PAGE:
Hip’s travels across an expansive stretch of the northern part of the American continent have proved the ideal inspiration for a record that also raises the importance of that secure home base which now exists in Portland. These travels will once again re-commence when he plays a concise sixteen date tour during his two and a half week stay in this country starting at the end of September. The opportunity to hear the songs live will no doubt add to their deeper understanding, although their thought provoking status will also enhance the record buyer’s experience. HOLD YOU LIKE A HARNESS is not for the faint hearted or weaker musically minded which will inevitably be an added appeal to its target audience and re-affirm Hip Hatchet as an innovative singer-songwriter.

Monday, 7 September 2015

Moseley Folk Festival - Birmingham. Saturday 5th to Sunday 6th September 2015

There is surely no finer boutique festival setting or set up than the delight the organisers of Moseley Folk serve up to the good people of Birmingham each September. In fact the operation has just celebrated its tenth birthday and yet another eclectic mix of genre stretching artists was assembled in the marvellous surrounds of the privately operated Moseley Park. The perpetual sounds from two closely aligned stages ensure a seamless stream of good music for nearly twelve hours each day with the added delight for hardened fans to catch every act on the bill live. This luscious tree lined amphitheatre setting, with only the brace of stages preventing you tumbling into the Black Swan populated pool, proves the perfect backdrop to some of the cream of the English folk scene alongside several surprise inclusions.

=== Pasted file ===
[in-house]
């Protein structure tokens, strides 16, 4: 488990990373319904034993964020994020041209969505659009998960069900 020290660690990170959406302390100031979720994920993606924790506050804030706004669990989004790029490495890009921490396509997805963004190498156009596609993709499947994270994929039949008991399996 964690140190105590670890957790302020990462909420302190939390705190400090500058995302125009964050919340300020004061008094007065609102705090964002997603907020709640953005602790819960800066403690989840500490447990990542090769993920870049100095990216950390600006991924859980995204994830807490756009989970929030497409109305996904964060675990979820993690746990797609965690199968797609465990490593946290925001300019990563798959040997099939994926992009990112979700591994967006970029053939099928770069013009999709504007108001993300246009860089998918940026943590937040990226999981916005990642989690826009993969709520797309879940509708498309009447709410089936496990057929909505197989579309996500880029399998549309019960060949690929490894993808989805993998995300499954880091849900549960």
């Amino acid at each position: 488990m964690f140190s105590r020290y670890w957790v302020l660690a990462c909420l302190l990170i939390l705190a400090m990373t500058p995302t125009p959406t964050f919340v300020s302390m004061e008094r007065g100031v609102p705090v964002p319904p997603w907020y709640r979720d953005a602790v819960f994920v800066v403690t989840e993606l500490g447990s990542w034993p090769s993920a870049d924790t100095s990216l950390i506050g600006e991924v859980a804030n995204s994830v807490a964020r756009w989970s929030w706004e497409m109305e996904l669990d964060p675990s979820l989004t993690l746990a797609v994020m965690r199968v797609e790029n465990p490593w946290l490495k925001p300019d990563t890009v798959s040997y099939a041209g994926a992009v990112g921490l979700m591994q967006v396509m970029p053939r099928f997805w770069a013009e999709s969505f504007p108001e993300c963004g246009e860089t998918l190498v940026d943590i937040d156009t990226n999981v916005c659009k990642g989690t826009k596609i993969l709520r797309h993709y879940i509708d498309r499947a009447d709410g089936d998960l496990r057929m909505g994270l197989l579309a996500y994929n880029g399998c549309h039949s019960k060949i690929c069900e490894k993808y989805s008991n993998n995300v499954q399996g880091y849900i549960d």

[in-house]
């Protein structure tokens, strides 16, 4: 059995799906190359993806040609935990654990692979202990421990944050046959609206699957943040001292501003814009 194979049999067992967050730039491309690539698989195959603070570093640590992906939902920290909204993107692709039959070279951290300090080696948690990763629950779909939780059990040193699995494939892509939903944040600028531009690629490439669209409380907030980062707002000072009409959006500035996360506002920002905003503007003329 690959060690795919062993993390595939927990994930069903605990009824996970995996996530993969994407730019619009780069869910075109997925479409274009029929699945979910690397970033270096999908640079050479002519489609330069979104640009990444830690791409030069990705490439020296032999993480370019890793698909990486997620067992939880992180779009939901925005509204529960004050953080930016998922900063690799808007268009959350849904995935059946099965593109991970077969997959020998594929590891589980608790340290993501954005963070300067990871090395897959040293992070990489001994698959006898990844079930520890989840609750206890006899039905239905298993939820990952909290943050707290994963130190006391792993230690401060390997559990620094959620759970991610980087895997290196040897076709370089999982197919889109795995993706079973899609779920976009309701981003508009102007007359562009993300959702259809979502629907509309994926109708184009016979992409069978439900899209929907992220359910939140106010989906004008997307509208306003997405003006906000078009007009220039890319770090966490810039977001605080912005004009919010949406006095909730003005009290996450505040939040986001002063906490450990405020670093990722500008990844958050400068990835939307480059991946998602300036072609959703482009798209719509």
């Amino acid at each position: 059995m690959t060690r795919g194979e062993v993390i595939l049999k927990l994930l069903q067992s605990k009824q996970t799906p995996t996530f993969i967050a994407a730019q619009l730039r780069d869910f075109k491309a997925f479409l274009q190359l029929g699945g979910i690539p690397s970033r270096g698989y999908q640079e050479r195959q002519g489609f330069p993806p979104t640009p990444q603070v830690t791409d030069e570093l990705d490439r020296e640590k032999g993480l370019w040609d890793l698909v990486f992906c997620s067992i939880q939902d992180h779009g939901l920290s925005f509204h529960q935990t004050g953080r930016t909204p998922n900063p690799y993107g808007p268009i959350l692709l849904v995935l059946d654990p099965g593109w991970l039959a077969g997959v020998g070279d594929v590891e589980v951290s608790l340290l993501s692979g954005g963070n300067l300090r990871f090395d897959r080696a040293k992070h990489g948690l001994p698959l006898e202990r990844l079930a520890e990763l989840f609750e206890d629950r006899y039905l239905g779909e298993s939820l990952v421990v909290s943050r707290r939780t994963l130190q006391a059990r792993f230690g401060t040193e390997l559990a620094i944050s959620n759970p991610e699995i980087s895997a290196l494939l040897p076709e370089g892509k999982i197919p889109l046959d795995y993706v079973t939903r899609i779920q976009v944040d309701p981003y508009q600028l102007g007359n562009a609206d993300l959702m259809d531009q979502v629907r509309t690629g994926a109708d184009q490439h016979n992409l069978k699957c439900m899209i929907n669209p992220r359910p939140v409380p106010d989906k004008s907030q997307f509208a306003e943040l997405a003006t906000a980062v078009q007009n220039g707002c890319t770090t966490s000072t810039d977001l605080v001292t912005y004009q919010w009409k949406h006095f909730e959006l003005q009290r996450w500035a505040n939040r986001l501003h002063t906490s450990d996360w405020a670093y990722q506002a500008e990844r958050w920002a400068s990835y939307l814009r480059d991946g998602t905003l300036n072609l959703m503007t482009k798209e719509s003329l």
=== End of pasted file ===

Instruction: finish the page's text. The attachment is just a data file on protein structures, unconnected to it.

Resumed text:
Outside commitments prevented attendance on the Friday of this year’s festival which saw Spiritualised headlining and local acclaimed act Scott Matthews a late addition to the line-up. Despite a similar commitment doing the same to Saturday’s stage headlining bands Idlewild and Merrylees, it is a pleasure to present a complimentary report of many of the artists witnessed over the weekend. There were a number of ‘must see’ performers on show this year as well as the usual surprises. Overall the quality was mainly immaculate ranging from your solo singer-songwriter owning the limelight for thirty minutes to a fuller assembly of musicians raising the sound to crescendo levels.